Archive for October, 2011

"I pretended to be a former BIG terrorist's campaign team and told a BIG whopper on a BIG anti-social networking site and then a BIG television station in a LITTLE country got the BIG whopper with the former BIG terrorist's name on it and put it in front of this BIG man who was winning this BIG race and this BIG man tripped over this BIG whopper and fell on... (is it ok to say 'Aras'?) and this little man jumped over the BIG man and won the BIG race but everyone was happy,.. I THINK:..the little man who won the BIG race, and all the little people in the BIG TV station and the former BIG terrorist and the BIG man... Well.. ...maybe the BIG man wasn't THAT happy, really!...Is that a sin and do you have to tell people what I did so the BIG station doesn't get upset, even though they may kinda know anyway?"

Did an error by RTÉ Frontline, on Monday, change the outcome of Thursday’s  presidential election? That’s the question that no one seems willing to ask publicly and directly.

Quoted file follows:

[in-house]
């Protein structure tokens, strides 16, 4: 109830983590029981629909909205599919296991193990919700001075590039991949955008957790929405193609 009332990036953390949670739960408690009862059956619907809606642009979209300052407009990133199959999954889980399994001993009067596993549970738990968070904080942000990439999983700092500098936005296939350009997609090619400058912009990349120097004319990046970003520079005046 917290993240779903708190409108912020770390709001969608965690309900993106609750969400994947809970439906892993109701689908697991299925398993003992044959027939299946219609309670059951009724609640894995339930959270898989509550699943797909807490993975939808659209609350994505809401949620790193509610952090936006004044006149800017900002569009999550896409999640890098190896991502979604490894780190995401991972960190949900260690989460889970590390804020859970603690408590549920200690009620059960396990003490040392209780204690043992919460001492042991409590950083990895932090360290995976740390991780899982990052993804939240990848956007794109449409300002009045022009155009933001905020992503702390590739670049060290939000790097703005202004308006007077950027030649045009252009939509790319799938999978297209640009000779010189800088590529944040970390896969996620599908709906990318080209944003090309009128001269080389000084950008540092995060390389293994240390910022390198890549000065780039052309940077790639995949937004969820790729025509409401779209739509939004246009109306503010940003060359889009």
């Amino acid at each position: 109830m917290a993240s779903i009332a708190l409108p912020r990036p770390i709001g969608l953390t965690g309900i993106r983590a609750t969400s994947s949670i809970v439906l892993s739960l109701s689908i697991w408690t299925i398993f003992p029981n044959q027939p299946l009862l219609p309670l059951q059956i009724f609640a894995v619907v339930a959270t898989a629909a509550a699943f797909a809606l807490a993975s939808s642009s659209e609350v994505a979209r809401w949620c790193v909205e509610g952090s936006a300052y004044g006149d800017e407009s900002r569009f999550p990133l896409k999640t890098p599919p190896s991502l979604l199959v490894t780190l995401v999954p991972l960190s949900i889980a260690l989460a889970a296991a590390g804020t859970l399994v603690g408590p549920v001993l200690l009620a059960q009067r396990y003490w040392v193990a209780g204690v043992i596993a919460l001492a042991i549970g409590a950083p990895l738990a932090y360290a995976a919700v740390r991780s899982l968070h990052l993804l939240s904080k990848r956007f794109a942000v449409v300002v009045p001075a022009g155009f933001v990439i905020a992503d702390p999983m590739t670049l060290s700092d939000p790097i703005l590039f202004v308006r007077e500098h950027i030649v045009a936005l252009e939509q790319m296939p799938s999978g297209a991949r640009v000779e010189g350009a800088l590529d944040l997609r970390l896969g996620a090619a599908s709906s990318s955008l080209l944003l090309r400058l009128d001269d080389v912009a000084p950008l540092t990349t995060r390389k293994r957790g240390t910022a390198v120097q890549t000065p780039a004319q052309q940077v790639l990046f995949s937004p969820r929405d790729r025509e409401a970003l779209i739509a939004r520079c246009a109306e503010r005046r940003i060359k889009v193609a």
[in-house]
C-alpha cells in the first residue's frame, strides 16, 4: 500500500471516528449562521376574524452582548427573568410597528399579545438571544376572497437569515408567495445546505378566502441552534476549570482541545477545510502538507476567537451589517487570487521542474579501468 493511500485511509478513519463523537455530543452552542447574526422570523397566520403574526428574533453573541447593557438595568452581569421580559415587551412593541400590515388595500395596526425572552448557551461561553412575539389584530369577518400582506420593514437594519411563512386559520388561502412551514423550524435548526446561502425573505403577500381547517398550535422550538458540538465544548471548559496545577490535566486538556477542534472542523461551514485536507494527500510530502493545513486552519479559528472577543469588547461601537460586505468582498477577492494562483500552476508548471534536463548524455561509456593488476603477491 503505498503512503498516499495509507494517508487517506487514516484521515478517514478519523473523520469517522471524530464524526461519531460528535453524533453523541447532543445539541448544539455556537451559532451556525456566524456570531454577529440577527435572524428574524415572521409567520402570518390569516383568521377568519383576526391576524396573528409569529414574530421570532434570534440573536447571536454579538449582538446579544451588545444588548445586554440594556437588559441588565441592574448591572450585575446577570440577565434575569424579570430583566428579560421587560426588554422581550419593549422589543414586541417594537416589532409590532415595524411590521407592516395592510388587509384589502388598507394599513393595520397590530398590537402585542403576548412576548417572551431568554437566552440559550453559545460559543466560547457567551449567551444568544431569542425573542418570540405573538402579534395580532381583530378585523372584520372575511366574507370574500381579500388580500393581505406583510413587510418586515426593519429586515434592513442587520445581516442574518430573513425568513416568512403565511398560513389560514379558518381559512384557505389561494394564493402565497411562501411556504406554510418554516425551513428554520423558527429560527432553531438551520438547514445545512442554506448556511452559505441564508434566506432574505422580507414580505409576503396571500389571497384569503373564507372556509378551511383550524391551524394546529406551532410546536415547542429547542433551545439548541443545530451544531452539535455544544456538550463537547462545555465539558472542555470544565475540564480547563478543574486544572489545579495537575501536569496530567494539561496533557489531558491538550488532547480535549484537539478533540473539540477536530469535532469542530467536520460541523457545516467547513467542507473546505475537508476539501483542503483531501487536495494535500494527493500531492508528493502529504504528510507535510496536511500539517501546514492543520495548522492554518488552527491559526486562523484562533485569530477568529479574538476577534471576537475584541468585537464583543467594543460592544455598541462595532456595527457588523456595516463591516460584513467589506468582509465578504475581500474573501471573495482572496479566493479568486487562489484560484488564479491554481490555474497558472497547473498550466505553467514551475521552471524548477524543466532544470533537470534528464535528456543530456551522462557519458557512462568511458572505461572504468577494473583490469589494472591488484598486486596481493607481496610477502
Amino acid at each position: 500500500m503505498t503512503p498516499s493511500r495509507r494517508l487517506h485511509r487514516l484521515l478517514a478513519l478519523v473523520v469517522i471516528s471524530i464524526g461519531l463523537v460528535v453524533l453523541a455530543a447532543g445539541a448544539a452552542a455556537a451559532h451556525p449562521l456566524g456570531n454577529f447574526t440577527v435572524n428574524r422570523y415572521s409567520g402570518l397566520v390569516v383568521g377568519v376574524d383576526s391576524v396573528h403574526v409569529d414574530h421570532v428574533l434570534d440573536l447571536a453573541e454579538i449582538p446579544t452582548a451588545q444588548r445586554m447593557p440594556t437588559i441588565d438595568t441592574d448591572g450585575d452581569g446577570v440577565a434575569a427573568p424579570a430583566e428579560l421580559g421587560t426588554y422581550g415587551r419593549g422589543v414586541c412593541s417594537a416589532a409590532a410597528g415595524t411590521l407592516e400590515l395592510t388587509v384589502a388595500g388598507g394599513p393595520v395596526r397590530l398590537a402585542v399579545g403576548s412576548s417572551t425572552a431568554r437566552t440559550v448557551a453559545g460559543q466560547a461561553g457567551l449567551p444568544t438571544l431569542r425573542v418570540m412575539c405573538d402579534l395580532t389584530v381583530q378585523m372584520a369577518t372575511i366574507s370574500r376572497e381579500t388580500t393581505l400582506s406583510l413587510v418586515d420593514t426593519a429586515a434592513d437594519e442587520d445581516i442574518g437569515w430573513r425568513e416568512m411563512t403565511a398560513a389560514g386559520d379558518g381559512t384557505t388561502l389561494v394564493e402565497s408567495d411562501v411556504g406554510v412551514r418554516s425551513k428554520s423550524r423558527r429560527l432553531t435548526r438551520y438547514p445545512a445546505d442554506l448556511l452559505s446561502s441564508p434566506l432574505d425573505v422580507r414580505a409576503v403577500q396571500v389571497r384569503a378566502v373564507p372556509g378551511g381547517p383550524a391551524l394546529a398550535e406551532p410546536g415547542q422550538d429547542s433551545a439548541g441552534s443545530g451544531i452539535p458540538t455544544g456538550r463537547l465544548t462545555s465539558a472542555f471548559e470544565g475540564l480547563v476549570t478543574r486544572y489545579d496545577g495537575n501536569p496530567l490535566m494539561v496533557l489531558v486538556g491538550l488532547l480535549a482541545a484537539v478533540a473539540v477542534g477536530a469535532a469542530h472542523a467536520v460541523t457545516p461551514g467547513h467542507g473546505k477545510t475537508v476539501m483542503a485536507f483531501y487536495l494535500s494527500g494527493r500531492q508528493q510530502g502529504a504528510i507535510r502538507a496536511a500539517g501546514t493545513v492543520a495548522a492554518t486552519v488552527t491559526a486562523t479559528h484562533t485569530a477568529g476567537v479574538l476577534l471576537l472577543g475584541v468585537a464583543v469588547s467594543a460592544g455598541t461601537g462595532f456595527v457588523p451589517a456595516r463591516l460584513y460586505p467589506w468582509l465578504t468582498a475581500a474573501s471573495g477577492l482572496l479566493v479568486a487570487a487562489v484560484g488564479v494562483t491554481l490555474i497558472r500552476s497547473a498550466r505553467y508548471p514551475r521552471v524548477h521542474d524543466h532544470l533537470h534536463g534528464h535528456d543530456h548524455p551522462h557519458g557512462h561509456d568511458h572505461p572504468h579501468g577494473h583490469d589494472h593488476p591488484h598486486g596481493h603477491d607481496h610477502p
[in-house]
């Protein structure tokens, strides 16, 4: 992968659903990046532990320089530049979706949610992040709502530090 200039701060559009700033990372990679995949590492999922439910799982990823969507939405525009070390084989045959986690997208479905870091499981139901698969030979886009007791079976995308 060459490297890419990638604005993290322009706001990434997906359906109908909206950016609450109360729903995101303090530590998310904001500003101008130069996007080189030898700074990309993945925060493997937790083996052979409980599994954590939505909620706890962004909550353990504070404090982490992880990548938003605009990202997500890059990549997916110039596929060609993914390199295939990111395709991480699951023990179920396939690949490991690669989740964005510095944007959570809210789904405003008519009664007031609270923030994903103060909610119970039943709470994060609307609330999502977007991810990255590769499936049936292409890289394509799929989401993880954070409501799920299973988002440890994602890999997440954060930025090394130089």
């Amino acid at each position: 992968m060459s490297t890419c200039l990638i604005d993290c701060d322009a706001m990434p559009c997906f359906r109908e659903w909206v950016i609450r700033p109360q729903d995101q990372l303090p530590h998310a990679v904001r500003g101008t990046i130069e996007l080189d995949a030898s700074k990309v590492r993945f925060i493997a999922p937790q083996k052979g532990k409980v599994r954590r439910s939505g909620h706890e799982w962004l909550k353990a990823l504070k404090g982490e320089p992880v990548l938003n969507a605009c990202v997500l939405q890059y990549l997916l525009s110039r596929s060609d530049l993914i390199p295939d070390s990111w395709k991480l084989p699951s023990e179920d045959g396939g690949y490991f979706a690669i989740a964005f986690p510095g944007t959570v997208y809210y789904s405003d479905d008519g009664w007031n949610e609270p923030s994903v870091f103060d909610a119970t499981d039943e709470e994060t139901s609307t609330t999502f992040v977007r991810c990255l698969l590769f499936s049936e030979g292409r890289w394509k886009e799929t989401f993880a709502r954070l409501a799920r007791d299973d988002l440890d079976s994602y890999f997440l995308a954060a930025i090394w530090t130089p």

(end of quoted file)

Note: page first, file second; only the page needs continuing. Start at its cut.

In his Irish Times blog, yesterday, Harry McGee outlined “a number of problems” about the false tweet that “appeared”, on the Frontline, on Monday night. ‘The Tweet that was heard all round the world’ came from a fake account and was retweeted by several duped tweeters who inadvertently authenticated the fake.

Fine! All of this highlights some serious problems about the way Twitter works. But, that’s where the lie should have stayed. The RTÉ Frontline team, however made a serious mistake — one which in my view changed the outcome of Thursday’s presidential election — when they allowed Pat Kenny to confront Seán Gallagher with the tweet  live on air on Monday night and present it as if it were fact.

In his blog, McGee accurately described the decision to “read (the tweet) out live on air” as “a most serious implication, and worrying development”. Said McGee, “I have been on to RTE about this and they didn’t come back with any official, or satisfactory, response. It seems that the broadcaster has no protocol for handling tweets. But it’s my contention that they should. And it would be dangerous for the broadcaster to allow an incident like this to be repeated.”

“Dangerous”? For Seán Gallagher, it has already been fatal, although one could see how RTÉ and other ‘elements of the media’ might not view the election of President Michael D Higgins at the expense of Seán Gallagher as a negative outcome to Monday’s events.